711  <c>301</c> <c>Moved Permanently</c> <c><xref target="status.301"/></c>
712  <c>302</c> <c>Found</c> <c><xref target="status.302"/></c>
713  <c>303</c> <c>See Other</c> <c><xref target="status.303"/></c>
714  <c>304</c> <c>Not Modified</c> <c anchor="status.304">&status-304;</c>
715  <c>305</c> <c>Use Proxy</c> <c><xref target="status.305"/></c>
716  <c>307</c> <c>Temporary Redirect</c> <c><xref target="status.307"/></c>
717
718  <c>400</c> <c>Bad Request</c> <c><xref target="status.400"/></c>
719  <c>401</c> <c>Unauthorized</c> <c anchor="status.401">&status-401;</c>
720  <c>402</c> <c>Payment Required</c> <c><xref target="status.402"/></c>
721  <c>403</c> <c>Forbidden</c> <c><xref target="status.403"/></c>
722  <c>404</c> <c>Not Found</c> <c><xref target="status.404"/></c>
723  <c>405</c> <c>Method Not Allowed</c> <c><xref target="status.405"/></c>
724  <c>406</c> <c>Not Acceptable</c> <c><xref target="status.406"/></c>
725  <c>407</c> <c>Proxy Authentication Required</c> <c anchor="status.407">&status-407;</c>
726  <c>408</c> <c>Request Time-out</c> <c><xref target="status.408"/></c>
727  <c>409</c> <c>Conflict</c> <c><xref target="status.409"/></c>
728  <c>410</c> <c>Gone</c> <c><xref target="status.410"/></c>
729  <c>411</c> <c>Length Required</c> <c><xref target="status.411"/></c>
730  <c>412</c> <c>Precondition Failed</c> <c anchor="status.412">&status-412;</c>
731  <c>413</c> <c>Request Representation Too Large</c> <c><xref target="status.413"/></c>
732  <c>414</c> <c>URI Too Long</c> <c><xref target="status.414"/></c>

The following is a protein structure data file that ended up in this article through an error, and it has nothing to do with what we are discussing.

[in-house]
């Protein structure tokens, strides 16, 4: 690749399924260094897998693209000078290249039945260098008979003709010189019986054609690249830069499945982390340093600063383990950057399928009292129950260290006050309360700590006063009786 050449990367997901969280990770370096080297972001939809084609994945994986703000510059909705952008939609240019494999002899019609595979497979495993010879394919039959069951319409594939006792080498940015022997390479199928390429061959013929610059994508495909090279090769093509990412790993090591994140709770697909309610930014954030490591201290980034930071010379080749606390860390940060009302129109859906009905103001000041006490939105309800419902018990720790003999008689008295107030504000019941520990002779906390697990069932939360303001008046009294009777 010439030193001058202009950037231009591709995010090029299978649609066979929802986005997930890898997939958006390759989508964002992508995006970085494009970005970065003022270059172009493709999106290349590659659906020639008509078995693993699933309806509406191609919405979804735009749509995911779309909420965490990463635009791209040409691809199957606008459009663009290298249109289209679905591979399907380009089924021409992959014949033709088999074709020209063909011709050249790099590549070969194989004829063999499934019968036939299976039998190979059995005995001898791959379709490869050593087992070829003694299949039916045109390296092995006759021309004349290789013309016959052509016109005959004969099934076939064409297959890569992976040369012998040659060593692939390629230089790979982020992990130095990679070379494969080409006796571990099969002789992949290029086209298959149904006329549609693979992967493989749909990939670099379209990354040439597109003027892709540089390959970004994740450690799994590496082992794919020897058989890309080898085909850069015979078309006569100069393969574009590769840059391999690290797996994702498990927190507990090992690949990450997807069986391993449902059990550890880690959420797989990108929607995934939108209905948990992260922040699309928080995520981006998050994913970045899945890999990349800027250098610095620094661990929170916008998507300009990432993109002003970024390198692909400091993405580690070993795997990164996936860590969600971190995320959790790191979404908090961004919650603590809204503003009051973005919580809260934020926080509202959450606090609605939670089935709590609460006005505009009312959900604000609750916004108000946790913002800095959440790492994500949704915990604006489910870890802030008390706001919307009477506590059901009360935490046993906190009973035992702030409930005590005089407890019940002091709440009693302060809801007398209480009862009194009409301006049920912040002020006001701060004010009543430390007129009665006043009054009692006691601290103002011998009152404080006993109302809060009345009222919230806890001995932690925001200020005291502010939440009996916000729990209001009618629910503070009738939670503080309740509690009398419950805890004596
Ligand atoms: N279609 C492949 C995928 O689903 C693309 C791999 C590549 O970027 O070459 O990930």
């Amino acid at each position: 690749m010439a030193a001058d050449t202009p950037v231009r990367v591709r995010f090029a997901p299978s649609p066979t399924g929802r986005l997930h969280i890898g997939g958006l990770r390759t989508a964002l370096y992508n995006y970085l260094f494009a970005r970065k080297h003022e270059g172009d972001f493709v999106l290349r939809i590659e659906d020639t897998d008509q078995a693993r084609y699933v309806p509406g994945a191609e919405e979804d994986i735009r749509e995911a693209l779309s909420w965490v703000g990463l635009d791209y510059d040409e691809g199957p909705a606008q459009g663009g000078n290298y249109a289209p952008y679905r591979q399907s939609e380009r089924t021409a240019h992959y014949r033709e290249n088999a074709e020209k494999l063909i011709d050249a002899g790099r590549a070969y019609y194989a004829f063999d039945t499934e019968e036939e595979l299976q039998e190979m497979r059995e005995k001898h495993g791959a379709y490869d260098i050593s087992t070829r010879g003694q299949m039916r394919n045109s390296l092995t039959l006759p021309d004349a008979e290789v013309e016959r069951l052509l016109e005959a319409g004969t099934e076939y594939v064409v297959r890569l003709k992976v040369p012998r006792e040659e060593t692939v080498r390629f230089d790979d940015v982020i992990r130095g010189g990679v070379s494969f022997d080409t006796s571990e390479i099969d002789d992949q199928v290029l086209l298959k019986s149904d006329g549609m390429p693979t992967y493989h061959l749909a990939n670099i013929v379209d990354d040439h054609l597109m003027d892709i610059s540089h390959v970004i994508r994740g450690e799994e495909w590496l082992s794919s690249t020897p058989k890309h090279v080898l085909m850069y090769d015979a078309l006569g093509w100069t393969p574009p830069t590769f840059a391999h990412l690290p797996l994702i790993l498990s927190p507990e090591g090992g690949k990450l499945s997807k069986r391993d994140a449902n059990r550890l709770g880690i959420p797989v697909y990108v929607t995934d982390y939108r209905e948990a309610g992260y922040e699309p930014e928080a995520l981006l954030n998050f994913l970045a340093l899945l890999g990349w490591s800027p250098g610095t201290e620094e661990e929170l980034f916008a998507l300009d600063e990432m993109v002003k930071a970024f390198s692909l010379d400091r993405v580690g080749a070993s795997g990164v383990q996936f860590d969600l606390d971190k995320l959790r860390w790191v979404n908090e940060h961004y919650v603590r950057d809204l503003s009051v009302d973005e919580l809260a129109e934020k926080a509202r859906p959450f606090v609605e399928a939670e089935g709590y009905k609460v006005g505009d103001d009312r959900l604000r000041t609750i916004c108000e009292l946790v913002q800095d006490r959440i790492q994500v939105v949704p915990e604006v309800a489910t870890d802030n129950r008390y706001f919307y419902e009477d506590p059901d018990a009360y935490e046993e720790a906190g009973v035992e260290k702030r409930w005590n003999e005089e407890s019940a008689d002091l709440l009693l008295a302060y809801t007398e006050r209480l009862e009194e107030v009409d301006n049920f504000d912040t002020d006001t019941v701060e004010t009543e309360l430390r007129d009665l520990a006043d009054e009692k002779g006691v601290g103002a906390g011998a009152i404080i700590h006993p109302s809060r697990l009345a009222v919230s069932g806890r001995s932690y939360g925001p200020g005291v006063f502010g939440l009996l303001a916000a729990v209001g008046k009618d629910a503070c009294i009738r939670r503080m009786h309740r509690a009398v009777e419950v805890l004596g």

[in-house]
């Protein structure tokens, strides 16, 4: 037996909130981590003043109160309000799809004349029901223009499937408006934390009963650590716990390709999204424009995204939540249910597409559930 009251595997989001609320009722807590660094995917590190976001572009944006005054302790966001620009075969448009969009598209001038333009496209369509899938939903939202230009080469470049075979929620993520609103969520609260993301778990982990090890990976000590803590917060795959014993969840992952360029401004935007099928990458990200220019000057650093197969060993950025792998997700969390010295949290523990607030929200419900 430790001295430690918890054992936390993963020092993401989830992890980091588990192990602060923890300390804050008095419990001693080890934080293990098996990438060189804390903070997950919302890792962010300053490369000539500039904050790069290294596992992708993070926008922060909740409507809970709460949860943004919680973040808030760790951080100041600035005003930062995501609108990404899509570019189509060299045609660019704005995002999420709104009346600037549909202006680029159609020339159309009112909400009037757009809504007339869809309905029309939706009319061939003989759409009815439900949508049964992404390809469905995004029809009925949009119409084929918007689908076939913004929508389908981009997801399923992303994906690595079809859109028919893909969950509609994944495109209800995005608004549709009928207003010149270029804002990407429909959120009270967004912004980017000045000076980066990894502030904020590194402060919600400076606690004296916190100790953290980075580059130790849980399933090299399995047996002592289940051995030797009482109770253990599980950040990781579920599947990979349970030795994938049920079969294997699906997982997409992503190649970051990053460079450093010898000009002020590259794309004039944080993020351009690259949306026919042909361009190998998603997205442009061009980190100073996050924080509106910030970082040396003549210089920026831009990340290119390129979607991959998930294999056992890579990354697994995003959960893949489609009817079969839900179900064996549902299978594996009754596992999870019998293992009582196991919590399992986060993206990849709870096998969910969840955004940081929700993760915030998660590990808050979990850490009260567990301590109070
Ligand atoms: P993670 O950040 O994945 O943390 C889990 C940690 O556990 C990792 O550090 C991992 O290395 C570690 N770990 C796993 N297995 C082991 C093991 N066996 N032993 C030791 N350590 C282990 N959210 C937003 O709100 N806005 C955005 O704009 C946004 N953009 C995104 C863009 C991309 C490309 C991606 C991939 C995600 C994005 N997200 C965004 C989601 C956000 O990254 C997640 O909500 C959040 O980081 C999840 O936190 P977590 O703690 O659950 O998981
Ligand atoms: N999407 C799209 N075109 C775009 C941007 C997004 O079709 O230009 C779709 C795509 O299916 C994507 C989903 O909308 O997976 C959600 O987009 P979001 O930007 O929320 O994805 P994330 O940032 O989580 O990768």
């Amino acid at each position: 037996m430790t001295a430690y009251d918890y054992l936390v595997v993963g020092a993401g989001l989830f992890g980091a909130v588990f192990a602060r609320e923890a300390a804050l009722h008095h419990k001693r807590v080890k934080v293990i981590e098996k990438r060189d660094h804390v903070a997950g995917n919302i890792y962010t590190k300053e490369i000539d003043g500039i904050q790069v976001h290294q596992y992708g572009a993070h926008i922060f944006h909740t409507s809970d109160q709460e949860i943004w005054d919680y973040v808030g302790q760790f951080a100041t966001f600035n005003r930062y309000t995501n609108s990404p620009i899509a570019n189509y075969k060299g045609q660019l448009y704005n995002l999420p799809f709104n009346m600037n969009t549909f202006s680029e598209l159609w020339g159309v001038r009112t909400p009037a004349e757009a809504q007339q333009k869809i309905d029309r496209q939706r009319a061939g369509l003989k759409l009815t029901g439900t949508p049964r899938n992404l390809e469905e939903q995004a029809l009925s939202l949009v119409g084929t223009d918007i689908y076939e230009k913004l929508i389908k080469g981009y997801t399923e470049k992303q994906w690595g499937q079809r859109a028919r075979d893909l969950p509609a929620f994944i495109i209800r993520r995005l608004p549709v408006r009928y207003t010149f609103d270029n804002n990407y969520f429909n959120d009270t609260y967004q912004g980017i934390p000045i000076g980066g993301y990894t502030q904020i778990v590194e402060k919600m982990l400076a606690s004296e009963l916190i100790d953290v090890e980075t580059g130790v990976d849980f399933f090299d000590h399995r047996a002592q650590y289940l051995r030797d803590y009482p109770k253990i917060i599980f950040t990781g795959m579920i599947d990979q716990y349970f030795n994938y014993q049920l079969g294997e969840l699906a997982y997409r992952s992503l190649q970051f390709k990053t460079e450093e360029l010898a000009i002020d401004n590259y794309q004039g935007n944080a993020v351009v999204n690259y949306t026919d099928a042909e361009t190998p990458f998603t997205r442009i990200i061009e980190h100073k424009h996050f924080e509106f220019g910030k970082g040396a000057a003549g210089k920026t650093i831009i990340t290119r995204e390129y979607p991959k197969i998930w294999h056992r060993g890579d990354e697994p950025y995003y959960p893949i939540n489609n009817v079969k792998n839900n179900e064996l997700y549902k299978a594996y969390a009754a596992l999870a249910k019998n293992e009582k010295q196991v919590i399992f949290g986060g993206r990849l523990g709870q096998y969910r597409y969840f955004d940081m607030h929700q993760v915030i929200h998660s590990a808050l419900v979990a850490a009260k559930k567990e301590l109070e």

733  <c>415</c> <c>Unsupported Media Type</c> <c><xref target="status.415"/></c>
734  <c>416</c> <c>Requested range not satisfiable</c> <c anchor="status.416">&status-416;</c>
735  <c>417</c> <c>Expectation Failed</c> <c><xref target="status.417"/></c>
736  <c>426</c> <c>Upgrade Required</c> <c><xref target="status.426"/></c>
737
738  <c>500</c> <c>Internal Server Error</c> <c><xref target="status.500"/></c>
739  <c>501</c> <c>Not Implemented</c> <c><xref target="status.501"/></c>
740  <c>502</c> <c>Bad Gateway</c> <c><xref target="status.502"/></c>
741  <c>503</c> <c>Service Unavailable</c> <c><xref target="status.503"/></c>
742  <c>504</c> <c>Gateway Time-out</c> <c><xref target="status.504"/></c>
743  <c>505</c> <c>HTTP Version not supported</c> <c><xref target="status.505"/></c>
744</texttable>
745<t>
746   Note that this list is not exhaustive &mdash; it does not include
747   extension status codes defined in other specifications.
748</t>
749</section>
750
751<section title="Status Code Registry" anchor="status.code.registry">
752<t>
753  The HTTP Status Code Registry defines the name space for the Status-Code
754  token in the Status-Line of an HTTP response.
755</t>
756<t>
757  Values to be added to this name space are subject to IETF review
758  (<xref target="RFC5226" x:fmt="," x:sec="4.1"/>).
759</t>
760<t>
761  The registry itself is maintained at <eref target="http://www.iana.org/assignments/http-status-codes"/>.
762</t>
763
764<section title="Considerations for New Status Codes" anchor="considerations.for.new.status.codes">
765<t>
766   When it is necessary to express new semantics for a HTTP response that
767   aren't specific to a single application or media type, and currently defined
768   status codes are inadequate, a new status code can be registered.
769</t>
770<t>
771   HTTP status codes are generic; that is, they are potentially applicable to
772   any resource, not just one particular media type, "type" of resource, or